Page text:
US 4145618 A
A high voltage power supply system for energizing a static inverter, in which an auxiliary circuit provides a source of reserve energy to sustain inverter operation during periods of power interruption. In the auxiliary circuit, there is provided a capacitance normally charged from the source of power (catenary) via a resistance whose ohmic value assures a slow rate of charge to avoid blowing the input fuse in the event of a short in the auxiliary circuit capacitance and to permit use of the desired capacitance with a reduced voltage rating. A diode arrangement statically connects the higher of the catenary voltage or the stored energy reserve of the auxiliary circuit to the inverter.
1. A power supply system for a traction vehicle including a static inverter to which energy is normally supplied from a high voltage catenary via the vehicle pantograph, an input filter formed in part by capacitor means for smoothing voltage surges in the high voltage supplied to said inverter, fuse means between the input filter and vehicle pantograph, a first diode between said fuse means and said input filter, and an auxiliary circuit in parallel with said first diode comprising:
(a) a second diode having its cathode connected to the cathode of said first diode;
(b) resistance means connected between the anodes of said first and second diodes;
(c) an auxiliary capacitor connected between said resistance means and said second diode so as to be charged from said high voltage catenary via said resistance means, the value of said resistance means being such as to prevent interruption of the supply of power to said inverter by said fuse means in the event of a short circuit of said auxiliary capacitor and to permit the size of said auxiliary capacitor to be selected in accordance with a maximum voltage less than the maximum voltage of said catenary, said auxiliary capacitor being discharged via said second diode during an interruption of power supplied via said vehicle pantograph; and
(d) voltage control means in parallel with said resistance means for dissipating catenary overvoltages via said auxiliary capacitor.
2. The system as recited in claim 1, wherein said voltage control means comprises a varistor, said varistor having a resistance value that varies indirectly with changes in voltage thereat.
The present invention relates to power supply systems in which a static inverter is employed to convert power taken from a high voltage catenary to the proper form for a traction motor drive, such as may be employed on a railway vehicle.
A disadvantage of known static inverters used in traction motor drives is that a momentary loss of power may render the inverter disabled if the interruption exceeds the duration a filter capacitor at the inverter input can provide a supply of stored energy, which is minimal. Such interruptions of power are relatively frequent where a pantograph is employed to draw power from a cantenary, and require each time that a resetting and restarting operation be followed.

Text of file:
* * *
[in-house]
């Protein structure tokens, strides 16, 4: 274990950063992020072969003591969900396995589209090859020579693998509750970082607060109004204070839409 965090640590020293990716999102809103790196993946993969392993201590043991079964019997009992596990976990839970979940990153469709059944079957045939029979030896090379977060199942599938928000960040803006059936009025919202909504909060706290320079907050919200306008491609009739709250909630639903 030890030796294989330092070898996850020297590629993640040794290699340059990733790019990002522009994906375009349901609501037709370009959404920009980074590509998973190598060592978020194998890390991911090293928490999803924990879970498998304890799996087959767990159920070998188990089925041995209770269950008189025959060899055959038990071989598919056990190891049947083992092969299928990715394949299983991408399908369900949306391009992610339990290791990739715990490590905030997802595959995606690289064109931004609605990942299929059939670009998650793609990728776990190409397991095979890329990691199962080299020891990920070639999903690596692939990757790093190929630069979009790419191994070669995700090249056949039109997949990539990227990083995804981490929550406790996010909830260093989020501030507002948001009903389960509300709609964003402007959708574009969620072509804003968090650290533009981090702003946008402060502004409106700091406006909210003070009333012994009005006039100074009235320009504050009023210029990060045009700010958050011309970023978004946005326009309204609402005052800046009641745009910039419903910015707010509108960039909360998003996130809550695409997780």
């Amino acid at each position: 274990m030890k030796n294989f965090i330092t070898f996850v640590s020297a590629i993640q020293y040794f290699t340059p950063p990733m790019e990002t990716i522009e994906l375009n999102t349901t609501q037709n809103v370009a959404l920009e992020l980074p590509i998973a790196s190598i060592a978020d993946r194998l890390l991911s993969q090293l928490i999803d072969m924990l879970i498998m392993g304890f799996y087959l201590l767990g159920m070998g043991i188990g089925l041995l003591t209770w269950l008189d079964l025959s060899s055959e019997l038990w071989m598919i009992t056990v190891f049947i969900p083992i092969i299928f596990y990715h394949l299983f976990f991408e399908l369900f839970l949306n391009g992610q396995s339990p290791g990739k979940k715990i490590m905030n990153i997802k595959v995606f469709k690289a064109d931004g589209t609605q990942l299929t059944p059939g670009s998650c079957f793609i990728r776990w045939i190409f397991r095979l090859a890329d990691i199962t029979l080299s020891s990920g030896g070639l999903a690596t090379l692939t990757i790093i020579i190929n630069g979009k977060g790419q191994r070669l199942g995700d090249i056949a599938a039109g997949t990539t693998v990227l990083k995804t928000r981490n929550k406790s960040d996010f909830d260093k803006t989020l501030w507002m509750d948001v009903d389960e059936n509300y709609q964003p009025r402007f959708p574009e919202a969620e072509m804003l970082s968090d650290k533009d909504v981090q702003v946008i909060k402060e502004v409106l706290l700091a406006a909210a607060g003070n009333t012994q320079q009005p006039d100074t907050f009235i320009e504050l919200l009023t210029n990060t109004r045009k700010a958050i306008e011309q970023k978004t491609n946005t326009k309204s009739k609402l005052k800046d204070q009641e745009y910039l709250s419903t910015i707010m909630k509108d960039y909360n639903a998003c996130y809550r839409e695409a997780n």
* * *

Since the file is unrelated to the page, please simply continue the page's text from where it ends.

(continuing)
Obviously, this cannot be tolerated in high density operation where close schedules must be maintained and is even disturbing to passengers from the standpoint of comfort and safety.
In the use of a rotating inverter, such as a d.c. motor set and an alternator, energy stored in the motor rotor is utilized to sustain a supply of power to the traction motors and other auxiliary equipment when the pantograph is momentarily disengaged. In having a large energy reserve available, the rotating inverter does not suffer from the disadvantages of a static inverter, as noted above.
A static inverter of the conventional type, as shown in FIG. 1, does have an energy reserve in the form of inductances L and capacitances C comprising the inverter input filter, but the capacity of this energy reserve is considerably less than the energy reserve JM of a rotating inverter and not sufficient to sustain inverter operation for any appreciable time. The energy reserve provided by the capacitances representing all the capacities of the static inverter input filter may be denoted as Jc = 1/2Cr V2; while the energy reserve provided by the inductances of the input filter may be denoted as Jl =1/2L·i2.
It appears, therefore, that a solution to the problem of providing a sufficiently large energy reserve for a static type inverter is to increase (JL + JC) to the level of JM of the rotating inverter, as by increasing the values of the input filter inductances and capacitances. Such an increase in these values is not practical, however, for the following reasons: